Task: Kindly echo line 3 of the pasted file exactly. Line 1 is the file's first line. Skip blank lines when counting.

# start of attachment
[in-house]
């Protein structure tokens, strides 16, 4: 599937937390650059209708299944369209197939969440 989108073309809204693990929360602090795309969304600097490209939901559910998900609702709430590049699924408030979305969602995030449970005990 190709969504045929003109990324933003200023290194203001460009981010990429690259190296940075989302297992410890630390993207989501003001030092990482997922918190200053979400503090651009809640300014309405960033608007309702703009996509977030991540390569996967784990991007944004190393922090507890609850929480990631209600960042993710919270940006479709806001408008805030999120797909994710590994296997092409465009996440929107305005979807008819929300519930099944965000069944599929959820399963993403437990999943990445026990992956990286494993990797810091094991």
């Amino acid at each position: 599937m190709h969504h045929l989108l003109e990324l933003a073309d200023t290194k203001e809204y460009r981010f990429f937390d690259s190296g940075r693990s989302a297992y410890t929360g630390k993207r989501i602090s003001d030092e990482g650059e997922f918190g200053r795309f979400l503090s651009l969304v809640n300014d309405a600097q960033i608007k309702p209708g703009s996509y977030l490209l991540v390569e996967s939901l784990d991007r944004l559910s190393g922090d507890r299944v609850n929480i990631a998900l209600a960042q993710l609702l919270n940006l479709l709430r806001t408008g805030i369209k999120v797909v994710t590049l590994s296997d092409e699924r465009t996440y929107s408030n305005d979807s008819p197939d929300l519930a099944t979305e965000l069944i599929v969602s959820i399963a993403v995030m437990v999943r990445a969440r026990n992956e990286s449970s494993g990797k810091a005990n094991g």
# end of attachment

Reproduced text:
């Amino acid at each position: 599937m190709h969504h045929l989108l003109e990324l933003a073309d200023t290194k203001e809204y460009r981010f990429f937390d690259s190296g940075r693990s989302a297992y410890t929360g630390k993207r989501i602090s003001d030092e990482g650059e997922f918190g200053r795309f979400l503090s651009l969304v809640n300014d309405a600097q960033i608007k309702p209708g703009s996509y977030l490209l991540v390569e996967s939901l784990d991007r944004l559910s190393g922090d507890r299944v609850n929480i990631a998900l209600a960042q993710l609702l919270n940006l479709l709430r806001t408008g805030i369209k999120v797909v994710t590049l590994s296997d092409e699924r465009t996440y929107s408030n305005d979807s008819p197939d929300l519930a099944t979305e965000l069944i599929v969602s959820i399963a993403v995030m437990v999943r990445a969440r026990n992956e990286s449970s494993g990797k810091a005990n094991g």